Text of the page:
1. vanish /'vænɪʃ/
(1). v.If someone or something vanishes, they disappear suddenly or in a way that cannot be explained.
(2). v. If something such as a species of animal or a tradition vanishes, it stops existing.
Some oyster beds have vanished entirely.
2. sequoia /sɪ'kwɔɪə/
n. either of two huge coniferous California trees that reach a height of 300 feet; sometimes placed in the Taxodiaceae
Most visitors come to the National Park only to see some sequoias, but these trees are found in a relatively small area.
3. prairie /'preri/
n. A prairie is a large area of flat, grassy land in North America. Prairies have very few trees.
The tallgrass prairie has been converted into one of the most intensive crop producing areas in North America.
4. tug /tʌɡ/
(1). v. If you tug something or tug at it, you give it a quick and usually strong pull.
(2). n. A tug or a tug boat is a small powerful boat which pulls large ships, usually when they come into a port.
A little girl tugged at my sleeve to get my attention.
5. negate /nɪ'ɡeɪt/
(1). v. If one thing negates another, it causes that other thing to lose the effect or value that it had.
(2). v. If someone negates something, they say that it does not exist.
The new law negated the possibility of a reduction in taxes.
6. clumsy /'klʌmzi/
(1). adj. A clumsy person moves or handles things in a careless, awkward way, often so that things are knocked over or broken.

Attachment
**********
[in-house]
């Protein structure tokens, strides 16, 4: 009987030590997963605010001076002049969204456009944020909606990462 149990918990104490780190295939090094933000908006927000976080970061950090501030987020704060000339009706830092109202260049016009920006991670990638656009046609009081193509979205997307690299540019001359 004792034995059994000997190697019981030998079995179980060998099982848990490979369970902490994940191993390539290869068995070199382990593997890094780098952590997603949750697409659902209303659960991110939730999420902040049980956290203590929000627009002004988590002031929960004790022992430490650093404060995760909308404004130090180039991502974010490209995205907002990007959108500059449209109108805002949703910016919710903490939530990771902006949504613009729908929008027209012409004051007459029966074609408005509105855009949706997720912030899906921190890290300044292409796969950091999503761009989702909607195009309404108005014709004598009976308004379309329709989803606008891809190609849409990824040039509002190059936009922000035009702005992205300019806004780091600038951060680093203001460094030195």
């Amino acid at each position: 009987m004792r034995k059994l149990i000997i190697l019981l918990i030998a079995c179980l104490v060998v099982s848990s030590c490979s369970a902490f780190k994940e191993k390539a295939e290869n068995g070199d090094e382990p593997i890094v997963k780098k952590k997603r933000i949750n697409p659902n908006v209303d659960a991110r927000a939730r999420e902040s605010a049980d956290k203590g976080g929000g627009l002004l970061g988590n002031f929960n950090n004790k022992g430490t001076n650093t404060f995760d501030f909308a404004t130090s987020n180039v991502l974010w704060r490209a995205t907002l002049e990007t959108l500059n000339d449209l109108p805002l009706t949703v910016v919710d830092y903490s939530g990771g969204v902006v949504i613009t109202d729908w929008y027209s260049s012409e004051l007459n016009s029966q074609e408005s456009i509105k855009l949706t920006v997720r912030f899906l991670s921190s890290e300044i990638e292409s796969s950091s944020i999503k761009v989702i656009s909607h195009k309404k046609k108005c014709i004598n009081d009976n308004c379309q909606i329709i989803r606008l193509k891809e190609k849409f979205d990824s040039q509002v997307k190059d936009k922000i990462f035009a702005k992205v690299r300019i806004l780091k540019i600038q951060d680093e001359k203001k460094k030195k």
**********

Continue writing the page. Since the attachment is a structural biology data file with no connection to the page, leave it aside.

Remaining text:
(2). adj. A clumsy action or statement is not skilful or is likely to upset people.
(3). adj. An object that is clumsy is not neat in design or appearance, and is often awkward to use.
Her clumsy fingers couldn't untie the knot.
7. recession /rɪ'seʃn/
n. A recession is a period when the economy of a country is doing badly, for example because industry is producing less and more people are becoming unemployed.
What they are hoping to do is to come up with a coordinated plan to ease the recession, get their economies back on track and put in place regulatory measures to try to prevent similar crises in the future.
8. reptile /'reptaɪl/
n. Reptiles are a group of cold-blooded animals which have skins covered with small hard plates called scales and lay eggs. Snakes, lizards, and crocodiles are reptiles.
Not until the beginning of the 19th century did it become clear that reptiles and amphibians are in fact quite different animals.
9. swamp /swɑːmp/
(1). n. A swamp is an area of very wet land with wild plants growing in it.
(2). v. If something swamps a place or object, it fills it with water.
(3). v. If you are swamped by things or people, you have more of them than you can deal with.
Slogging through a swamp in the rain is not funny.
I have been swamped with other things.
10. germinate /'dʒɜːrmɪneɪt/
(1). v. If a seed germinates or if it is germinated, it starts to grow.
(2). v. If an idea, plan, or feeling germinates, it comes into existence and begins to develop.
The idea of establishing her own enterprise started to germinate in her when she was just a college student.